Making Transit a subscription business (read: Account Based Ticketing)
Netflix, with a sign up of $7.99(Basic), $10.99(Standard), & $13.99 (Premium) and a signing page that says ‘watch anywhere, cancel anytime’, has basically transformed the big box video rental business which was characterized by asset heavy investment on the rental properties, the video content renderings in the video cassettes (and later CDs, DVDs, Blu Ray), and the video (&DVD/Blu Ray) players that playback the content.
Simple translation to transit industries’ automated fare collection:
- the rental properties are the equivalent channels, i.e. POS (point of sales), TVM (Ticket vending machines), etc. … that vend a fare media, usually a transit card, with a certain value on it
- the video content rendered in cassettes and Discs is equivalent to the fare (the monetary value that is going to be loaded on the transit card), and
- the video players are equivalent to the transit card readers (both onboard devices on buses and light rail) as well as station based readers that read and validate the fare on the fare media.
Other Industries in the world of subscription
The Media industry is one that is innovating fast. Some are even going up the value chain with a huge production spree in the Billions of U.S. Dollars. Amazon (for its Prime video), Google (Youtube Red) and Hulu come in this category. Others have been long in the content space, and now creating and advancing their subscription direct to consumer. HBO which has already such a service and Disney with announcement to launch over 2018 come to mind.
The Telecom industry is a pioneer in this with its postpaid (and prepaid) model of subscribing to a contract for a service… the service being the phone call, the unlimited text, media access, etc.
The Software industry, is rapidly evolving to a hosted software business service – where the software is provisioned as a service to be consumed online from a hosted environment, and the user pays for software consumption by various matrix – such as number of users using the software, or number of transactions accruing in system, number of reports generated, etc.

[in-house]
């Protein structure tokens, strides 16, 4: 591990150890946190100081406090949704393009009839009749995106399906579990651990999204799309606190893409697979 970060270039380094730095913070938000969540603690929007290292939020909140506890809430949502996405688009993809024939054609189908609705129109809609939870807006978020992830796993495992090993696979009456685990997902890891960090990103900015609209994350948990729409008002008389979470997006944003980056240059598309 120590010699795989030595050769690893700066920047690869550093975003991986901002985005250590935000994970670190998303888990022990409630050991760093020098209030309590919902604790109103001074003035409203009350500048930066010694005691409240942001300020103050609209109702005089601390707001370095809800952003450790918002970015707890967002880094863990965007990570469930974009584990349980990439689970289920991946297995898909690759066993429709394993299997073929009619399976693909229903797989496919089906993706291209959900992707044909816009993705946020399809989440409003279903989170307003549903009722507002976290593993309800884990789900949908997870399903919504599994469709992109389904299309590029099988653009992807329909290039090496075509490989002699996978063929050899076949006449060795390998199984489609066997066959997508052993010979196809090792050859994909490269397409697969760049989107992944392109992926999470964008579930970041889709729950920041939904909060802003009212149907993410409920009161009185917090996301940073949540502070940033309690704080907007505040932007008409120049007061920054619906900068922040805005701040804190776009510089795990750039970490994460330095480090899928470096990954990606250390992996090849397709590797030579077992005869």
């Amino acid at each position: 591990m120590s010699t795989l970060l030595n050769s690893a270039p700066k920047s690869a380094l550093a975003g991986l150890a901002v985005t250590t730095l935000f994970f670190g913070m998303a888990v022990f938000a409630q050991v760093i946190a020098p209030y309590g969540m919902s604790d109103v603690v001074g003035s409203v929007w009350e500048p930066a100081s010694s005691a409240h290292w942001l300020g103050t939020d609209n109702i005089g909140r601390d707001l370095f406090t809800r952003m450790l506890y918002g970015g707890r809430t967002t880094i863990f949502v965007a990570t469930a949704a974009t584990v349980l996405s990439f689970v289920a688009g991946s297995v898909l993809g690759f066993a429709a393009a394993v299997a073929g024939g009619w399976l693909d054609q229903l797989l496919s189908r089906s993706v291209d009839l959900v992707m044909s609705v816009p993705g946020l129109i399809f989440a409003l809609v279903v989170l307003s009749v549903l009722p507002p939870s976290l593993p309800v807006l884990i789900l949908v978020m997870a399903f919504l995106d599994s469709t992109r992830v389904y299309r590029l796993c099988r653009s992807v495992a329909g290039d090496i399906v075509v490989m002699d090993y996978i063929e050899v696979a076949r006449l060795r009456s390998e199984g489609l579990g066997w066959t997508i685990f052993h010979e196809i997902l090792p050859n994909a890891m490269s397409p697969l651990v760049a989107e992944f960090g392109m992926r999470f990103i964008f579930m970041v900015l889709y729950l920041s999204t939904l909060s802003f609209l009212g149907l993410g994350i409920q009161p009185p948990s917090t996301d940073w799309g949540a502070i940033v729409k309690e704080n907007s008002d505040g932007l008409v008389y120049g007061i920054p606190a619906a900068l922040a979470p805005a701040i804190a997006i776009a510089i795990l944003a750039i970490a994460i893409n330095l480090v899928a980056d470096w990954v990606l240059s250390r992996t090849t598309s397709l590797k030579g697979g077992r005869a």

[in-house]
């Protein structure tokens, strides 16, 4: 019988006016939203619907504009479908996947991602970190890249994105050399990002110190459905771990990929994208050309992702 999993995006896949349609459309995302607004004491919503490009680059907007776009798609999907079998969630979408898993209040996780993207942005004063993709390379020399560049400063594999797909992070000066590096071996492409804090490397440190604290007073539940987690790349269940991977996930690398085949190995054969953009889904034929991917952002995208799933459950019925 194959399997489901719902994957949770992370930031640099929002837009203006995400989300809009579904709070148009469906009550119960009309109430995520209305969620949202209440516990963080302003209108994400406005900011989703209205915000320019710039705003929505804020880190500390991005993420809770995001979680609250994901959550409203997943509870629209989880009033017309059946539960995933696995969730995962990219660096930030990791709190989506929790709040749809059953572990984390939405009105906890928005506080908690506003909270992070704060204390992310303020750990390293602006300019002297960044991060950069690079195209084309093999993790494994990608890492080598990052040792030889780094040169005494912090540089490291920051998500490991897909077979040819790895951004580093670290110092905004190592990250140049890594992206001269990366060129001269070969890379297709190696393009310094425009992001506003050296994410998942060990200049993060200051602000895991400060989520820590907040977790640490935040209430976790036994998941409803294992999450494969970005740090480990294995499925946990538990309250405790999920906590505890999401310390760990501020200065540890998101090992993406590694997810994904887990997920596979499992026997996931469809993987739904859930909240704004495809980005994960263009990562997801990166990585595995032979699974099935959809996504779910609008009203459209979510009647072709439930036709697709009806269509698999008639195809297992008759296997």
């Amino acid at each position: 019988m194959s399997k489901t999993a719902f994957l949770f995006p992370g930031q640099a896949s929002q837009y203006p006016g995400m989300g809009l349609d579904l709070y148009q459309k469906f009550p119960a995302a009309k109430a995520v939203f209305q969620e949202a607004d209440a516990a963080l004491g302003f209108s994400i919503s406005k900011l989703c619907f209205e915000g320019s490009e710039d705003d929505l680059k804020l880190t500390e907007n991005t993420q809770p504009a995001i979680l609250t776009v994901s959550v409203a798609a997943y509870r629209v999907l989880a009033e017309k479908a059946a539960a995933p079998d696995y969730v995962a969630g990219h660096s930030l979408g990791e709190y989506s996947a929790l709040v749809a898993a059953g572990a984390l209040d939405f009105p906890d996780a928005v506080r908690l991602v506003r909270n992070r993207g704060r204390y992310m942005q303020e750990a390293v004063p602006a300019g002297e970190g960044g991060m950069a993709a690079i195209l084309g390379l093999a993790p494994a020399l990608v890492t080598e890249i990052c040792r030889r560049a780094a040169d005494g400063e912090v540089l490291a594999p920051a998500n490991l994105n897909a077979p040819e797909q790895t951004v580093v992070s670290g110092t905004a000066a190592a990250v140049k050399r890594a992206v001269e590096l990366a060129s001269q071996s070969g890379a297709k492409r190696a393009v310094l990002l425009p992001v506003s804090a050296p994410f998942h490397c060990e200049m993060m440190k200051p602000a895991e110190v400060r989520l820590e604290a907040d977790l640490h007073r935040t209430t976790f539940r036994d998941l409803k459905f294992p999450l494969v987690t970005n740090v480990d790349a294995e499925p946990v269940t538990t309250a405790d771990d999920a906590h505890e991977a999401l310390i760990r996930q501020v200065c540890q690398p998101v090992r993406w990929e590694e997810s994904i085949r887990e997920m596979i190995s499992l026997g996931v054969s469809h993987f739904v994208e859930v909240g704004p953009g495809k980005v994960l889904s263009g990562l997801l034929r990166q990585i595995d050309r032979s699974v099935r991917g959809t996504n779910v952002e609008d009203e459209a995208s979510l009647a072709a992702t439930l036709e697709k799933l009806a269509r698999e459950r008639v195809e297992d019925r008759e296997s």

The Automotive industry, first starting with rentals and over recent years – leasing options, and awaiting the advent of autonomous vehicles where by a subscription service will be the ideal modality for the business that it renders also comes to the front when we think of subscription businesses.
Almost any industry that we can think of – can have a subscription model attached to it.
The Transit industry:
The transit industry has seen its share of advances to such a subscription service. A very close manifestation in the industry is what we call Account based ticketing (or backend centric ticketing system – in some regions). The core idea behind such an account based ticketing system is to enable the provisioning of the fare management centrally and enable the fare media to act, depending on the card types in circulation, as a collector of tap in/out information.
In a truly subscription based approach, the rendering of the service (operational part of the transit), should be able to deliver the service of transit and provide data points (events of on/off, tap in/tap out,…) in a real time fashion whenever a service of transit is being rendered. AND the transaction part of processing the services monetary aspect, i.e. the subscription, billing, customer services, etc.…. should be centralized and managed as a pure accounting and billing scenario.